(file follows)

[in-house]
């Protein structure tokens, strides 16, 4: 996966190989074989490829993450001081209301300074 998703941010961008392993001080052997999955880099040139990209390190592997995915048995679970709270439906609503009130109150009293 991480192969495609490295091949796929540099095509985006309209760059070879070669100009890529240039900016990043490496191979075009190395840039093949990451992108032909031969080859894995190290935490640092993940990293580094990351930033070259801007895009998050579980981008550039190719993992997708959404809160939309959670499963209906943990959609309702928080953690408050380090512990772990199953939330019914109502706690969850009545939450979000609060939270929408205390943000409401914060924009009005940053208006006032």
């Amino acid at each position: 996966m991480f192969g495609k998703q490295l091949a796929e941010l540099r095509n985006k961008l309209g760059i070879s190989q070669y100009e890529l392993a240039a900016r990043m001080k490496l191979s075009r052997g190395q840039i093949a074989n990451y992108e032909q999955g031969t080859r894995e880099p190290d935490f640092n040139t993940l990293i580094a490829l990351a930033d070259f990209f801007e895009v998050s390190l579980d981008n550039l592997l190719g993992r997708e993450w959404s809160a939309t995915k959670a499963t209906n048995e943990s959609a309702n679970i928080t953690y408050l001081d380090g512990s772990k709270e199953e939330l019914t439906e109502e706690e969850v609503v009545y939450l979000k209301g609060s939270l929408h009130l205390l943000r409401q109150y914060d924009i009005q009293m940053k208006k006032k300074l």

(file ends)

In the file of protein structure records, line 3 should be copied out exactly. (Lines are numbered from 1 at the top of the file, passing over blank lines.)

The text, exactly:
């Amino acid at each position: 996966m991480f192969g495609k998703q490295l091949a796929e941010l540099r095509n985006k961008l309209g760059i070879s190989q070669y100009e890529l392993a240039a900016r990043m001080k490496l191979s075009r052997g190395q840039i093949a074989n990451y992108e032909q999955g031969t080859r894995e880099p190290d935490f640092n040139t993940l990293i580094a490829l990351a930033d070259f990209f801007e895009v998050s390190l579980d981008n550039l592997l190719g993992r997708e993450w959404s809160a939309t995915k959670a499963t209906n048995e943990s959609a309702n679970i928080t953690y408050l001081d380090g512990s772990k709270e199953e939330l019914t439906e109502e706690e969850v609503v009545y939450l979000k209301g609060s939270l929408h009130l205390l943000r409401q109150y914060d924009i009005q009293m940053k208006k006032k300074l």